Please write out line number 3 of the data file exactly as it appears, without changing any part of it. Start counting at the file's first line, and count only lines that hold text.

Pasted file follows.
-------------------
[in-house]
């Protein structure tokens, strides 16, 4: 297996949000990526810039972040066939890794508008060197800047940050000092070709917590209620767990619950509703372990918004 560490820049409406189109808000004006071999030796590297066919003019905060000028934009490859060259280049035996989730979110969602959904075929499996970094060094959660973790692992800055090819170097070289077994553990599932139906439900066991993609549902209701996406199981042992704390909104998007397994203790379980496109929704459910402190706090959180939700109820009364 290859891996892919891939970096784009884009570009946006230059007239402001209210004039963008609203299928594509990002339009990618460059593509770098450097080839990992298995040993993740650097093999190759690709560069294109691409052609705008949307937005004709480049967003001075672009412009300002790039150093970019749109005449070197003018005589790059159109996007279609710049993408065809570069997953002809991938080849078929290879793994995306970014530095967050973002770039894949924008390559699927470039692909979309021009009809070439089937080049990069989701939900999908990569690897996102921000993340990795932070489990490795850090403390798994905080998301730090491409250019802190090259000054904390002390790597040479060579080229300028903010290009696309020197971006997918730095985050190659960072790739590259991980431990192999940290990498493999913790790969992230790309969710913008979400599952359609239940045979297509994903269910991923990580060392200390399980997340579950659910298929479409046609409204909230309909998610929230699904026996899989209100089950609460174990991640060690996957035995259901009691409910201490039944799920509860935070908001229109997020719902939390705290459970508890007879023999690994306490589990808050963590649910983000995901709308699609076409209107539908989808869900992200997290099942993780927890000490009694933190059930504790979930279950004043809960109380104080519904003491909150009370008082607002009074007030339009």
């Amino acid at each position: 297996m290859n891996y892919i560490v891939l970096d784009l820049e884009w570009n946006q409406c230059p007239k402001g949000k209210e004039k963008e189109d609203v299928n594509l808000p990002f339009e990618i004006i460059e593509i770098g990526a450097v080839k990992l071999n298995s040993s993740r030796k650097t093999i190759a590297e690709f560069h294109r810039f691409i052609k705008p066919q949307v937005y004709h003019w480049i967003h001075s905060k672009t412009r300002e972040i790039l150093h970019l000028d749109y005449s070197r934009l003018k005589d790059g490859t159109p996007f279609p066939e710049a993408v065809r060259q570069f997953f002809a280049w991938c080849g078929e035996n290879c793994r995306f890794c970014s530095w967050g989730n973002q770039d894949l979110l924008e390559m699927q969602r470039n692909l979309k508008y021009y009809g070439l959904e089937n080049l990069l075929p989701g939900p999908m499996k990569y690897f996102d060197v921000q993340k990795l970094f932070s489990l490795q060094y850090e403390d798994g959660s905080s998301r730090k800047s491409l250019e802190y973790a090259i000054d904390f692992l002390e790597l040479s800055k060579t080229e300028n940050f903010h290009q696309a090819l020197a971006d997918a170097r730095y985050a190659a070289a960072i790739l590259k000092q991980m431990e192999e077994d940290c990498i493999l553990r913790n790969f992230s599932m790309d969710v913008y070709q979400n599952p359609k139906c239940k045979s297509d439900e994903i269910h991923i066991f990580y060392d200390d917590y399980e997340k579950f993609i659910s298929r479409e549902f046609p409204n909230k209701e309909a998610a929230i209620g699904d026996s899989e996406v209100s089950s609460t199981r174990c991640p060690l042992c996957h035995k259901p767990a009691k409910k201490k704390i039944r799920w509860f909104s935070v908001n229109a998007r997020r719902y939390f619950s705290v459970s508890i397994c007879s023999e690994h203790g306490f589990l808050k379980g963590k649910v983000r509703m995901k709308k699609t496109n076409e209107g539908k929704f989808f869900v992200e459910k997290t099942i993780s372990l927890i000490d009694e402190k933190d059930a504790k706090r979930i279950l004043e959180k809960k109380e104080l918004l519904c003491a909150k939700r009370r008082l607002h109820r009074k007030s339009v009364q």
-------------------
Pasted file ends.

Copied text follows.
């Amino acid at each position: 297996m290859n891996y892919i560490v891939l970096d784009l820049e884009w570009n946006q409406c230059p007239k402001g949000k209210e004039k963008e189109d609203v299928n594509l808000p990002f339009e990618i004006i460059e593509i770098g990526a450097v080839k990992l071999n298995s040993s993740r030796k650097t093999i190759a590297e690709f560069h294109r810039f691409i052609k705008p066919q949307v937005y004709h003019w480049i967003h001075s905060k672009t412009r300002e972040i790039l150093h970019l000028d749109y005449s070197r934009l003018k005589d790059g490859t159109p996007f279609p066939e710049a993408v065809r060259q570069f997953f002809a280049w991938c080849g078929e035996n290879c793994r995306f890794c970014s530095w967050g989730n973002q770039d894949l979110l924008e390559m699927q969602r470039n692909l979309k508008y021009y009809g070439l959904e089937n080049l990069l075929p989701g939900p999908m499996k990569y690897f996102d060197v921000q993340k990795l970094f932070s489990l490795q060094y850090e403390d798994g959660s905080s998301r730090k800047s491409l250019e802190y973790a090259i000054d904390f692992l002390e790597l040479s800055k060579t080229e300028n940050f903010h290009q696309a090819l020197a971006d997918a170097r730095y985050a190659a070289a960072i790739l590259k000092q991980m431990e192999e077994d940290c990498i493999l553990r913790n790969f992230s599932m790309d969710v913008y070709q979400n599952p359609k139906c239940k045979s297509d439900e994903i269910h991923i066991f990580y060392d200390d917590y399980e997340k579950f993609i659910s298929r479409e549902f046609p409204n909230k209701e309909a998610a929230i209620g699904d026996s899989e996406v209100s089950s609460t199981r174990c991640p060690l042992c996957h035995k259901p767990a009691k409910k201490k704390i039944r799920w509860f909104s935070v908001n229109a998007r997020r719902y939390f619950s705290v459970s508890i397994c007879s023999e690994h203790g306490f589990l808050k379980g963590k649910v983000r509703m995901k709308k699609t496109n076409e209107g539908k929704f989808f869900v992200e459910k997290t099942i993780s372990l927890i000490d009694e402190k933190d059930a504790k706090r979930i279950l004043e959180k809960k109380e104080l918004l519904c003491a909150k939700r009370r008082l607002h109820r009074k007030s339009v009364q």